In Nicholas Carr’s 2008 book, The Big Switch (Rewiring the World from Edison to Google), he chronicled the evolution of power that helped fuel the industrial revolution. Carr wrote that steam engines and waterwheels that generated power for factories, “had to be located close to the point where their power was used.” Carr noted that factories were clustered around rivers that provided the propulsion necessary to turn the waterwheels, which in turn, powered the factories they served. Factories in the 1800’s were, “as much in the business of manufacturing energy as manufacturing goods.”
Carr went on to state that large-scale electric utilities were made possible through, “a series of scientific and engineering breakthroughs,” but economics, “ensured their triumph.” “By supplying electricity to many buyers from central generating stations, the utilities achieved economies of scale in power production that no individual factory could match. It became a competitive necessity for manufacturers to hook their plants up to the new electric grid in order to tap into the cheaper source of power.”
Fast forward 150 years, and history is repeating itself, this time in IT. Early mainframes communicated with endpoints (‘dumb’ terminals) via directly connected serial cables, requiring close proximity to the compute ‘engine.’ Advances in LAN and WAN network technologies extended the reach between compute engines and endpoints, and the advent of PC’s and mobile devices changed the model, but until recently, most businesses and institutions were still generating their own compute power. The world is changing, and changing fast.
Enabled by Internet and other technologies, cloud compute options started to emerge around 2000. In his ComputerWeekly.com article, Arif Mohamed explains that “one of the first milestones in cloud computing history was the arrival of Salesforce.com in 1999, which pioneered the concept of delivering enterprise applications via a simple website. The next development was Amazon Web Services (AWS) in 2002, which provided a suite of cloud-based services including storage, computation and even human intelligence through the Amazon Mechanical Turk. Then in 2006, Amazon launched its Elastic Compute cloud (EC2) as a commercial web service that allows small companies and individuals to rent computers on which to run their own computer applications.”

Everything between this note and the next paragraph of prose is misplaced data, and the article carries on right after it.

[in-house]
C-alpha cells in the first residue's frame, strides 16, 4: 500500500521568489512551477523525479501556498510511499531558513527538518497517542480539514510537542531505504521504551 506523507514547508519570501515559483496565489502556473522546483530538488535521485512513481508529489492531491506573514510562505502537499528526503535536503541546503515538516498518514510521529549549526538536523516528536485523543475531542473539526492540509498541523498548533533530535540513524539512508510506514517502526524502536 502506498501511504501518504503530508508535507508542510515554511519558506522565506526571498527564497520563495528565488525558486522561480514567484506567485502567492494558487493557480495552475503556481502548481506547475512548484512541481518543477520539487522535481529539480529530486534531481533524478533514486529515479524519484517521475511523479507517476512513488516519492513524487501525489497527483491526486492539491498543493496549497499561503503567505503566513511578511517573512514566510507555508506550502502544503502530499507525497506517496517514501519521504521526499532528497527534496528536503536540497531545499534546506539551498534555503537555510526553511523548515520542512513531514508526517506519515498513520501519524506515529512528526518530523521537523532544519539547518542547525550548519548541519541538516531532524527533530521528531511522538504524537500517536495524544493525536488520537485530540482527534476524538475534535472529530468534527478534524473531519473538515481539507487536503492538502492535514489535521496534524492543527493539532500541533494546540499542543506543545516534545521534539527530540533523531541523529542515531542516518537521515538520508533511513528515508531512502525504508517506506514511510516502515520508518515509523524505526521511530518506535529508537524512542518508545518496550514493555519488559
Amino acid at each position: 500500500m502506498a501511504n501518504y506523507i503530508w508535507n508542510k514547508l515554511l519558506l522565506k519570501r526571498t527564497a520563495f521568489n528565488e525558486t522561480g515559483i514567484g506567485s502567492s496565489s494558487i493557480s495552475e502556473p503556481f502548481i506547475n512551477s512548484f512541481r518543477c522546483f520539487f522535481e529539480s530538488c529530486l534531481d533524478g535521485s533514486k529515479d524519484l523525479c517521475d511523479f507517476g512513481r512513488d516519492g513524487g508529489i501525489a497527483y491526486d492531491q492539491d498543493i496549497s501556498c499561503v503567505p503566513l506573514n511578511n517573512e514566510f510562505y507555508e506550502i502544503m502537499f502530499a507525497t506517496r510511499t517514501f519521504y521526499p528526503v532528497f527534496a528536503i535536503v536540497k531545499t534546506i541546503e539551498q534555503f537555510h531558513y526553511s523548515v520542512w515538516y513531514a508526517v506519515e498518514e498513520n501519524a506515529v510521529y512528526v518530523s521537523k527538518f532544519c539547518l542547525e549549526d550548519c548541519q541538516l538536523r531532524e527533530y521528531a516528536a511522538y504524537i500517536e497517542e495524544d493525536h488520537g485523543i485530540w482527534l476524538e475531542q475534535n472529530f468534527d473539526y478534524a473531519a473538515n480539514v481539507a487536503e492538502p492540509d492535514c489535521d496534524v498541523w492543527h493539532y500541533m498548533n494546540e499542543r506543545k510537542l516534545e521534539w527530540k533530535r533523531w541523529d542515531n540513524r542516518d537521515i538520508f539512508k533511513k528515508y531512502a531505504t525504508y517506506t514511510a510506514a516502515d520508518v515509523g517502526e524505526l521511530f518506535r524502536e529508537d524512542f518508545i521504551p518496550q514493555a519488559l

Ten years later, at AWS Re:Invent 2016, AWS CEO, Andy Jassy, reported AWS run-rate revenues of ~$13 Billion, with 55% YoY growth. AWS is larger than the next 14 public cloud providers…combined. AWS offers over 70 services, and announced dozens of new features and services at Re:Invent. Collaborations with partners like VMWare, RackSpace, Palo Alto Networks, and NetApp broaden the appeal of AWS.
AWS hosts workloads for millions of active customers, including over 2,300 government agencies, 7,000 academic institutions, and over 20,000 non-profits. Re:Invent drove home how quickly, and at what scale, AWS is displacing traditional on-premises data centers. As expected, many companies that have emerged in the last 10 years have never bothered with significant on-premises IT infrastructures. Companies like AirBNB, Pinterest, UBER, Slack, Zillow and Twilio come to mind. However, established industry titans like Sony, CapitalOne, McDonald’s, Johnson & Johnson, GE, Dole, NetFlix, Enel, BP, and Shell are closing expensive data centers and aggressively moving workloads to AWS, allowing them to take advantage of the efficiencies and massive economies of scale that AWS offers.
Will AWS become the world’s largest utility, providing on-demand compute power, rather than gas and electricity? According to Investopedia, the largest utilities in the world today include French utility Engie SA (formerly known as GDF Suez) with revenues of approximately $99 Billion, and Enel, based in Rome, Italy, with revenues of approximately $97 Billion. With trillions of dollars of on-premises IT infrastructure still in place, it is conceivable that AWS could become the largest utility on the planet, sooner rather than later.
Making the move to AWS requires thoughtful analysis, careful planning, and excellent execution. ISE has helped move enterprise workloads to AWS, so please call us for more information, and let us know how we can help!